Joystiq impressions: SimCity DS

While SimCity DS was already released for -- having been developed by -- Japanese gamers, the simulation hasn't gotten much coverage for is upcoming American release. At a recent EA event, it was apparent that the title should get the recognition it deserves soon enough, with its June release.

Based approximately on SimCity 3000, SimCity DS seemed about as complicated as the most recent versions of the title. While the graphics represent a throwback to earlier SimCity games, the core gameplay is current. The title looks like it'll be a great match for portable simulation fans because of the touchscreen interface.

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I asked about recreating SimCity 3000 for the two screens of the DS, and one of the game designers explained the transition. With the 3D view of SimCity 3000, players can lose track of the 2D roads and other objects they're trying to place. While slightly redundant, one DS screen shows the 3D perspective of the city, while the other shows a flat map. I drew roads on the flat area, easily placing them into the corresponding city. The 2D map can also show color-coded points of interest for easy identification and maintenance of a city.

While SimCity DS should have the depth of a modern SimCity title, the complexities in running a city are divided by mini-games. About every ten minutes, an event will occur unlike previous versions of the game. One example was a Santa Claus character that quickly flew across the screen several times; the more gamers tap the screen, the more presents he drops. The presents then become new buildings or other ways to improve the city.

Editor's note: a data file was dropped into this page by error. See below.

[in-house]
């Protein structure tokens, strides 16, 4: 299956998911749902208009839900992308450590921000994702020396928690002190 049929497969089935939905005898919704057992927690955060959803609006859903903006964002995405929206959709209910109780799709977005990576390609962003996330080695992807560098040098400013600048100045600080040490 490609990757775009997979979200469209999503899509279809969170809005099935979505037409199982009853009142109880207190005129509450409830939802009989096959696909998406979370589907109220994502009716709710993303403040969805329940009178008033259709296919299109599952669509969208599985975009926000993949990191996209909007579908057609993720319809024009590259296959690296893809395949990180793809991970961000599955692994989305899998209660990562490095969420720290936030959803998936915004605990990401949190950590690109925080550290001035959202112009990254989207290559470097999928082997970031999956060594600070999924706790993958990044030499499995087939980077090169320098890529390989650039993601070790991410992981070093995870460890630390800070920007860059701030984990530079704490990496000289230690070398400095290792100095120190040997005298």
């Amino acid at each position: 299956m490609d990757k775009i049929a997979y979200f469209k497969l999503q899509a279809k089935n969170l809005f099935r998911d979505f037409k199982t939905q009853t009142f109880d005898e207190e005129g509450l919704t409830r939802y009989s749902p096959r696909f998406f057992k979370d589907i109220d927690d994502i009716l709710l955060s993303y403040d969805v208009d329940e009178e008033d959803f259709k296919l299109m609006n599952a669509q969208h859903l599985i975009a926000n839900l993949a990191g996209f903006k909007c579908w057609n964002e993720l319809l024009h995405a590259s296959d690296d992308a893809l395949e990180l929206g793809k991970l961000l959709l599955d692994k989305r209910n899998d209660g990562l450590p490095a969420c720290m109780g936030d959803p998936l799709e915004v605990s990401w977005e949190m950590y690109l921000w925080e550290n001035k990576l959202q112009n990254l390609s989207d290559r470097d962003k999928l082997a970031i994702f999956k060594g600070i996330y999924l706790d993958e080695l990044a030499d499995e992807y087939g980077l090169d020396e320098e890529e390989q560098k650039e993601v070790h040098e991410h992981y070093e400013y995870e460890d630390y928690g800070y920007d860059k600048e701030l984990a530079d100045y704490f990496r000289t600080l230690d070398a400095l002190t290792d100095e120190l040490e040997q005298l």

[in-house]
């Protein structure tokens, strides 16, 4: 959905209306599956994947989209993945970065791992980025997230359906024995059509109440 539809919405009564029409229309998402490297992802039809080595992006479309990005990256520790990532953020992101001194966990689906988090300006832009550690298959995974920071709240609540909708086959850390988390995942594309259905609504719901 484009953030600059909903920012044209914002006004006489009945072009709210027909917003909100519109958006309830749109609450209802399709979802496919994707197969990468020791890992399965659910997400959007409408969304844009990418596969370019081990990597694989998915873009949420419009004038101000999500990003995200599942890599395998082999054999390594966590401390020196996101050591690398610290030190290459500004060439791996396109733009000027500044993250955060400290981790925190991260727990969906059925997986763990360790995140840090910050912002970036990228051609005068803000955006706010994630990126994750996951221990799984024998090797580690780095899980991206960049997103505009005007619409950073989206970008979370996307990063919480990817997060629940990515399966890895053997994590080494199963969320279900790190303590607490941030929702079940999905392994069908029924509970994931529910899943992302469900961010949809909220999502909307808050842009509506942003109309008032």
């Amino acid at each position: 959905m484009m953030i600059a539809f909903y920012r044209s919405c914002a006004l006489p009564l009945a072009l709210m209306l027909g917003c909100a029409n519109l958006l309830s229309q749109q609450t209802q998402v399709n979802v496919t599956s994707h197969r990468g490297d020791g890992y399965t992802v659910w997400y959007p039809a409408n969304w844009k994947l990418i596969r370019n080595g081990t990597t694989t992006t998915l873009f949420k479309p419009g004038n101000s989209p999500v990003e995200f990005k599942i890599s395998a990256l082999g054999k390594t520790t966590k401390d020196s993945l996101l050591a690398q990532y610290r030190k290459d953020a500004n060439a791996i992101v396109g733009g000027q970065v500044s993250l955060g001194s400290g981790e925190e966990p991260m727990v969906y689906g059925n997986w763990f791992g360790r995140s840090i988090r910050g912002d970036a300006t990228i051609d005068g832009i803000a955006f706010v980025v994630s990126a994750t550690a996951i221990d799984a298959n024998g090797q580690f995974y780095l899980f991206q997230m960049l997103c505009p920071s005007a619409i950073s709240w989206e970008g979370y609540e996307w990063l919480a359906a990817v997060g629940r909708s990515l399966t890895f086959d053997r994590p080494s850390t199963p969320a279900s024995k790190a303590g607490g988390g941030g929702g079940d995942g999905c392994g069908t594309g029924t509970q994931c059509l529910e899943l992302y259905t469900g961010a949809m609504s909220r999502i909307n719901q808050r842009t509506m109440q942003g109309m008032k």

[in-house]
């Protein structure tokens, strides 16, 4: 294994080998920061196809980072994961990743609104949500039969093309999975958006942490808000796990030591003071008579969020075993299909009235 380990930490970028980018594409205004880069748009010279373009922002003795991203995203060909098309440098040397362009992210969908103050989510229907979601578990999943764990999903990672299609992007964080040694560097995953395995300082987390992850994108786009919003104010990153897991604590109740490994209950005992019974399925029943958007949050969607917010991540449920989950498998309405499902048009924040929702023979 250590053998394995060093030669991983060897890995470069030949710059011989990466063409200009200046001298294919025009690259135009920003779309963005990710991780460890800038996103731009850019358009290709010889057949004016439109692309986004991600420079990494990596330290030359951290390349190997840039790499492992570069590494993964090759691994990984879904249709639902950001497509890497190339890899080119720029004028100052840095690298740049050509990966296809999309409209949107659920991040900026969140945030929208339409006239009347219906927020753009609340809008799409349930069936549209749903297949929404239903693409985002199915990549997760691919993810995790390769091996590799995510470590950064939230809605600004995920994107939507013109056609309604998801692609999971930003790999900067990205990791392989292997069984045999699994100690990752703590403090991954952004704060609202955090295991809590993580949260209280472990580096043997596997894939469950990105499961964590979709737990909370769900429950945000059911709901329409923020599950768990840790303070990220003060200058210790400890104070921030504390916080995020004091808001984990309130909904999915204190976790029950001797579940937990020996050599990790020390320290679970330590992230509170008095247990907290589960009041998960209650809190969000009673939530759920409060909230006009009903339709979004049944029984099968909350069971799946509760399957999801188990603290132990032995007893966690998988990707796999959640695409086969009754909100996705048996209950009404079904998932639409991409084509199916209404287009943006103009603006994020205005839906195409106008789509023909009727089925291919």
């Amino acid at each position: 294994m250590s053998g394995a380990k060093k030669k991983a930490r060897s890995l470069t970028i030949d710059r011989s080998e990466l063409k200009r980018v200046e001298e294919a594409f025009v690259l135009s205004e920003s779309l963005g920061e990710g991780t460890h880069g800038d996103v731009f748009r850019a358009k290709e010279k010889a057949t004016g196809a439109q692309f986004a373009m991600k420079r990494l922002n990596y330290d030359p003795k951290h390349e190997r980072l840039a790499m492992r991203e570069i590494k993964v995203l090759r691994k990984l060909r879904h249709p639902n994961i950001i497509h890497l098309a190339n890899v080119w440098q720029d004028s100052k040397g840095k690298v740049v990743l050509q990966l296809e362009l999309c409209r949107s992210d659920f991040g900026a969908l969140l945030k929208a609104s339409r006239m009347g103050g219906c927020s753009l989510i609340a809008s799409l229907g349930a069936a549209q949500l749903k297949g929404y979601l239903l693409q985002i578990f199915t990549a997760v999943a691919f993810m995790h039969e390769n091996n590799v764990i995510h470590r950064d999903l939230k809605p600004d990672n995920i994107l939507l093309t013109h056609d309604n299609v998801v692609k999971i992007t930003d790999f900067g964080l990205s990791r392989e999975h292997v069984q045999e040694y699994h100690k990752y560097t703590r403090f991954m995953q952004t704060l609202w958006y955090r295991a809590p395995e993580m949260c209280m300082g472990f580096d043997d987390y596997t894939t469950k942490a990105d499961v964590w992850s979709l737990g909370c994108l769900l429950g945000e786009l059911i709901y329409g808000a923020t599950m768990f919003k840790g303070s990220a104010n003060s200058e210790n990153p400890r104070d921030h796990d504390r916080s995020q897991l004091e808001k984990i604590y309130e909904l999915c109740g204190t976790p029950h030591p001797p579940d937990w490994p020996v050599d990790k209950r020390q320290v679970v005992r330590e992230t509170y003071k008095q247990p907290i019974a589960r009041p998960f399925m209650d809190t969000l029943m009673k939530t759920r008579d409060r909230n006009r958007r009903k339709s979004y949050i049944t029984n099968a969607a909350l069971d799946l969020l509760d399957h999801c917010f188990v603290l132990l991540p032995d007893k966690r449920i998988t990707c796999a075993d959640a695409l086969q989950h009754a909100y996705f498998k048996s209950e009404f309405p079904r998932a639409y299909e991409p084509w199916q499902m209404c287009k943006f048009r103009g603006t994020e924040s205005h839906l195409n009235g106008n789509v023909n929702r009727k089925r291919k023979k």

One of my favorite parts of SimCity has always been the ways to destroy towns, and those seem to be intact in this version. Monster attacks and other unnatural -- and natural -- disasters return, only in this case, gamers can interact with the touch screen to try to directly impact the problem, blowing out fires for example.

SimCity's main game lets players build up a metropolis, raising money with taxes, like previous versions of the game. (EA said there won't be a sandbox mode with unlimited money.) Eight other objective-based challenges charge gamers with rebuilding a city after a disaster or outline specific goals to grow in certain ways. After completing challenges, players are rewarded with more landmark types -- 56 real-world buildings -- to add to cities.

EA seems to be using the DS beyond just the touch-screen in this SimCity adaptation. For example, players can even trade landmarks while the DS is sleeping, similar to the Nintendogs Bark Mode. (Unfortunately, internet connectivity isn't supported). Because the core of SimCity is retained while these additions give gamers something new, simulation fans should prepare for the the U.S. release.

This article was originally published on Joystiq.